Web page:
According to a study produced by the Department of Veterans Affairs, U.S. military veterans accounted for an average of 22 suicides per day during 2010. This also fits within a larger narrative, as deaths by suicide have been rising as well within the country.
From the Washington Post:
The VA study indicates that more than two-thirds of the veterans who commit suicide are 50 or older, suggesting that the increase in veterans’ suicides is not primarily driven by those returning from the wars in Iraq and Afghanistan.
“There is a perception that we have a veterans’ suicide epidemic on our hands. I don’t think that is true,” said Robert Bossarte, an epidemiologist with the VA who did the study. “The rate is going up in the country, and veterans are a part of it.” The number of suicides overall in the United States increased by nearly 11 percent between 2007 and 2010, the study says.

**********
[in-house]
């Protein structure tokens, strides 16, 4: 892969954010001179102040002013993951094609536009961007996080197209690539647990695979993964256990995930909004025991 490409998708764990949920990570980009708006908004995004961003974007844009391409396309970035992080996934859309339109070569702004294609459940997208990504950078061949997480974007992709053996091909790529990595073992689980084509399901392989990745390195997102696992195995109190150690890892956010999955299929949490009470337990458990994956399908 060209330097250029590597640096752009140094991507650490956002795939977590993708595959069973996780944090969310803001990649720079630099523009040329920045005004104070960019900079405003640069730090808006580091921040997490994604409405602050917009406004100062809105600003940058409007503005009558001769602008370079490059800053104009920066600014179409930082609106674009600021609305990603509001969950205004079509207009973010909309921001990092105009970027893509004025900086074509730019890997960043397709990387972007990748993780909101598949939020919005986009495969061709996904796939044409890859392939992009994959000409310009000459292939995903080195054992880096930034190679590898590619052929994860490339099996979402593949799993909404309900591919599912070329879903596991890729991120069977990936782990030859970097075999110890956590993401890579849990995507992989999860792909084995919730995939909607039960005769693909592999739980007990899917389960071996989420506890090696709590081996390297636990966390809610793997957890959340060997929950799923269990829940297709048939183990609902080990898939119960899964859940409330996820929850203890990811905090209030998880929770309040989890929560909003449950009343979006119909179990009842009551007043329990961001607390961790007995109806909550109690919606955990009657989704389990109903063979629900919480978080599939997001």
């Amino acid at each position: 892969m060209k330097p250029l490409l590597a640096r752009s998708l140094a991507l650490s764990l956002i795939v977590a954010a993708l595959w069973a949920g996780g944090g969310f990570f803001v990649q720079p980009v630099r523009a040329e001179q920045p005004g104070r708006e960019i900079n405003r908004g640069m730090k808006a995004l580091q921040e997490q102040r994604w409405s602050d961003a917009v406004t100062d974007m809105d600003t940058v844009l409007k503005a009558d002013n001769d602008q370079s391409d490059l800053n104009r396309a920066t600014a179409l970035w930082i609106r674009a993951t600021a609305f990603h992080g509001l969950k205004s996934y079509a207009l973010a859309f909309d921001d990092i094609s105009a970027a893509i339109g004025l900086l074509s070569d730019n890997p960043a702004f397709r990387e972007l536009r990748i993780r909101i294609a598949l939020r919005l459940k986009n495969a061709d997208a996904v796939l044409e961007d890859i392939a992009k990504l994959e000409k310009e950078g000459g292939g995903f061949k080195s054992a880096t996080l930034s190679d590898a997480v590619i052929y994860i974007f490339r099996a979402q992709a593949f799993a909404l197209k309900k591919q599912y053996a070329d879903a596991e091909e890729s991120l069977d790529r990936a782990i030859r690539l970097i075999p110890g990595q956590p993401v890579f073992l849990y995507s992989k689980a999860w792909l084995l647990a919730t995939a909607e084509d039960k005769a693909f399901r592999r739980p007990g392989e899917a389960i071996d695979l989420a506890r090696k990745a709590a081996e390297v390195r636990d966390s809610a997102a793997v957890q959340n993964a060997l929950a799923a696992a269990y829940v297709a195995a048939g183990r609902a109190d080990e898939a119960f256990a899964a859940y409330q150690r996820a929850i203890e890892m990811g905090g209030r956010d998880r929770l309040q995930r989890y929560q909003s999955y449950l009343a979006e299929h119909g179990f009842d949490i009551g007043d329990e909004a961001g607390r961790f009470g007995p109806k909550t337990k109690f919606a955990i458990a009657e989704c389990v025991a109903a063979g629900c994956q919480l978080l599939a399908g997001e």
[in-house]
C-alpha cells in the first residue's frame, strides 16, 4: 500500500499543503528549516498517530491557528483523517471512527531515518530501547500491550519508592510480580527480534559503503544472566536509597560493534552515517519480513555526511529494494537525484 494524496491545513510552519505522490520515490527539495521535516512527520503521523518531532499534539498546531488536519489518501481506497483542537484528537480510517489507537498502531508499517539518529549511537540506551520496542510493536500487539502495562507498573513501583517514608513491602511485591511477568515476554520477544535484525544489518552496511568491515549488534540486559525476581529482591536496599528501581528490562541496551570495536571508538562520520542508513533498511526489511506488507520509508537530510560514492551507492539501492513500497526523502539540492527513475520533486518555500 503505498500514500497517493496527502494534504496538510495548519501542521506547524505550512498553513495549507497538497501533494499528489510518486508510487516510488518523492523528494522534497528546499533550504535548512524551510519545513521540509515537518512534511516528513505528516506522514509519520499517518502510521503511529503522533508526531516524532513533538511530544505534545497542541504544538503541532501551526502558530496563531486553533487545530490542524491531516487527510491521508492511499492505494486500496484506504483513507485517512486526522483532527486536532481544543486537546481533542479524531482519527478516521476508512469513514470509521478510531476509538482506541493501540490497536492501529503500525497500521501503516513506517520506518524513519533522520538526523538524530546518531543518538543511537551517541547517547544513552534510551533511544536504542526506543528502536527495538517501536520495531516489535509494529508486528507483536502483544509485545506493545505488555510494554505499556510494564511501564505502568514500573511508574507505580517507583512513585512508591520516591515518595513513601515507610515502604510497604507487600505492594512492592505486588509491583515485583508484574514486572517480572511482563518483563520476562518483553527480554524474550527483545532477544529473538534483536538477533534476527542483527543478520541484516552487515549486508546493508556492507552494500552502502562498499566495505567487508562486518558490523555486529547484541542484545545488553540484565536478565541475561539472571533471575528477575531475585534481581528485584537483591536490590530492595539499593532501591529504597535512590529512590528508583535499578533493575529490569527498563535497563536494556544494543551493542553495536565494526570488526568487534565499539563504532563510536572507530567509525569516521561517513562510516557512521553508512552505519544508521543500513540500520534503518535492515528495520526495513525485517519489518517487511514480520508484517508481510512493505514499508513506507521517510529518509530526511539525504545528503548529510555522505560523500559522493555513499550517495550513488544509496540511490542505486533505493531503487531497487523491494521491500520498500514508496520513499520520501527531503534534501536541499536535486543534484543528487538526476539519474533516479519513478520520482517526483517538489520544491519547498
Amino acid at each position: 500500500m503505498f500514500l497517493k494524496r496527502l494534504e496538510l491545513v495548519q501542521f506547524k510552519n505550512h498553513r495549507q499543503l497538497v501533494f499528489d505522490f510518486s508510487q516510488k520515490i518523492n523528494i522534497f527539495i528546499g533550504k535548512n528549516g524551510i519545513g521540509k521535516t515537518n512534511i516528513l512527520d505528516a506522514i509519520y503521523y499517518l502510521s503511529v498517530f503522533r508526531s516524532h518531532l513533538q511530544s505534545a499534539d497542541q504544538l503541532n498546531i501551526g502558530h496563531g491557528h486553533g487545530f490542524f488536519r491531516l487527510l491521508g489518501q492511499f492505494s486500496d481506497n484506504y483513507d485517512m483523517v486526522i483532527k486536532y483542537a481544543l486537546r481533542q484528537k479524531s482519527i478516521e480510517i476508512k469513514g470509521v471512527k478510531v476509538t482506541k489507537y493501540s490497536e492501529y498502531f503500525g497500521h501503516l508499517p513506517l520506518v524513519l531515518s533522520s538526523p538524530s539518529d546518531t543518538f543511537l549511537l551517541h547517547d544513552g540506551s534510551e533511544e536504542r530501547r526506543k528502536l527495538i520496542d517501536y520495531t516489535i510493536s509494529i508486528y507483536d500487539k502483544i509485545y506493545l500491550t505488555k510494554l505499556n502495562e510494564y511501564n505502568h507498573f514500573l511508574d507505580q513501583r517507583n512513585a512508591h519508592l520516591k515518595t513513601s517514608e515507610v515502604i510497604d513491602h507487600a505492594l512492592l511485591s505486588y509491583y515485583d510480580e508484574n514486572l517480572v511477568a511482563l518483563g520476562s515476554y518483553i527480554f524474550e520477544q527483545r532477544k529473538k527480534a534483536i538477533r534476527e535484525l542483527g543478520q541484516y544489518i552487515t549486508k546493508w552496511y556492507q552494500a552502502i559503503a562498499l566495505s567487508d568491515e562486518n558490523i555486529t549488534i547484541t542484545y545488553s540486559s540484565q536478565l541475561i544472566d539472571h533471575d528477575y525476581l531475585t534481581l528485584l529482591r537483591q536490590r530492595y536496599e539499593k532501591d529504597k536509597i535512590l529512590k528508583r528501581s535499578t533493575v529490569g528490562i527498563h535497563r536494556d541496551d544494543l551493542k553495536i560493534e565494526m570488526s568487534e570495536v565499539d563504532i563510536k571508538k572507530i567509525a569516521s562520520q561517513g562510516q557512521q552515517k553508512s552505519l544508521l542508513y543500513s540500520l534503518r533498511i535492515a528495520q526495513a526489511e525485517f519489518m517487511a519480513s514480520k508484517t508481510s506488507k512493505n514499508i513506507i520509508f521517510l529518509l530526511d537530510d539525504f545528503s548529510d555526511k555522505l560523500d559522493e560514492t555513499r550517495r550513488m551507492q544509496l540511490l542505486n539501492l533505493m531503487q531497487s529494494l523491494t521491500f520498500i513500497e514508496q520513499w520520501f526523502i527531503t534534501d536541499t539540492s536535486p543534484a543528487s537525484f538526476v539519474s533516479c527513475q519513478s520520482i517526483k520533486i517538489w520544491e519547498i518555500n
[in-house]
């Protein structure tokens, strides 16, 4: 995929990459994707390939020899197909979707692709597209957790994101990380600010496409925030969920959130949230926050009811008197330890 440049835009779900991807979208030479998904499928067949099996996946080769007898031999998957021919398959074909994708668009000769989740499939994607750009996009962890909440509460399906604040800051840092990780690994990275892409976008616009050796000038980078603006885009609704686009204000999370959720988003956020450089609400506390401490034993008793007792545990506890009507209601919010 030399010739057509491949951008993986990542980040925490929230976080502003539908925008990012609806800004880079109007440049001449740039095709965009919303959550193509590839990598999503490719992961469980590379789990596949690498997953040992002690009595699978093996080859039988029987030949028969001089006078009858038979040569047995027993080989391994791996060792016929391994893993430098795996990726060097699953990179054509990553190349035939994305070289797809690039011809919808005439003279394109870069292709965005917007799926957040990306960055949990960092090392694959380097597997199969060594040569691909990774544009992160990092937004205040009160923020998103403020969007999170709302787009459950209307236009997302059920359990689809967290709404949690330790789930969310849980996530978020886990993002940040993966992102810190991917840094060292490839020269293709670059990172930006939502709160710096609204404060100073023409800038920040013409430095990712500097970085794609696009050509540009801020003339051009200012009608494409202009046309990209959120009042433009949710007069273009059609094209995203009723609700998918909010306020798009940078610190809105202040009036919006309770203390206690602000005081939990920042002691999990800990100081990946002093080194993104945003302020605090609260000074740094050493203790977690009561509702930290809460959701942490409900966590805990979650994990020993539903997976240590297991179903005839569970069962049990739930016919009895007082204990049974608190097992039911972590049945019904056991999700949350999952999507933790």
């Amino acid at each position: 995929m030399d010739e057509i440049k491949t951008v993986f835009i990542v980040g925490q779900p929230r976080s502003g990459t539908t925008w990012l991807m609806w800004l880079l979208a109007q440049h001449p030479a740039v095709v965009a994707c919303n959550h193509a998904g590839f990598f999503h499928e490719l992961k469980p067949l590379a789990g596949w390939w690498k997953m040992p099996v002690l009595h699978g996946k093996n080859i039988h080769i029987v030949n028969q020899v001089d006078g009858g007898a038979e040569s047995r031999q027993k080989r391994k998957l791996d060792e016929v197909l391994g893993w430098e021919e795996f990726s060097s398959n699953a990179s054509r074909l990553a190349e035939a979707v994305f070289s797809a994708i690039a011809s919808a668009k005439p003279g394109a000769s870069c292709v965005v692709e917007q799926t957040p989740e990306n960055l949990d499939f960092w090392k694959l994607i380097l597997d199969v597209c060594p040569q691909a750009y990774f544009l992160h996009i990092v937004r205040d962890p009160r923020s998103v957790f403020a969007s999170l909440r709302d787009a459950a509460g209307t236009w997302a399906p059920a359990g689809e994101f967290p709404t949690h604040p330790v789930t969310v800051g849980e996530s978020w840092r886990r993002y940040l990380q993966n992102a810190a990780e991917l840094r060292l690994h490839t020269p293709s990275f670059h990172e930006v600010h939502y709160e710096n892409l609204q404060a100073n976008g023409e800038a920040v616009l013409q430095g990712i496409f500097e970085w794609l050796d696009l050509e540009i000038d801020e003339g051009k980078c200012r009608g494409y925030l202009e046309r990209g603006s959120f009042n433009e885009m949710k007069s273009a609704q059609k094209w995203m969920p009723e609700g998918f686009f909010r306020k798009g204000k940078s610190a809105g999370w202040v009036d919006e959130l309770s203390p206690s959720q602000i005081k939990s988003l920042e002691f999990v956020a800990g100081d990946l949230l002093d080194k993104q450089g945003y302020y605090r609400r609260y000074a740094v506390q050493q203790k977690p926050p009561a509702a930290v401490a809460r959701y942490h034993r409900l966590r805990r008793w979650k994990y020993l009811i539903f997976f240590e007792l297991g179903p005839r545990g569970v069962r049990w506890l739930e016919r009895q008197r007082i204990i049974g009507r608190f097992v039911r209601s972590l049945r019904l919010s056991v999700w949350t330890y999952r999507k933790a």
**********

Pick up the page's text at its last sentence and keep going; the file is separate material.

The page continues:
As a result, the percentage of veterans who die by suicide has decreased slightly since 1999, even though the total number of veterans who kill themselves has gone up, the study says.
The sad fact is this trend coincides with violence against, and caused by, veterans with instances such as the killing of veteran Navy SEAL sniper Chris Kyle by a former Marine; and the very-recently resolved hostage situation that resulted in the death of Naval veteran Jimmy Lee Dykes, who was killed by FBI agents for killing a school bus driver and kidnapping a 5-year-old in Alabama.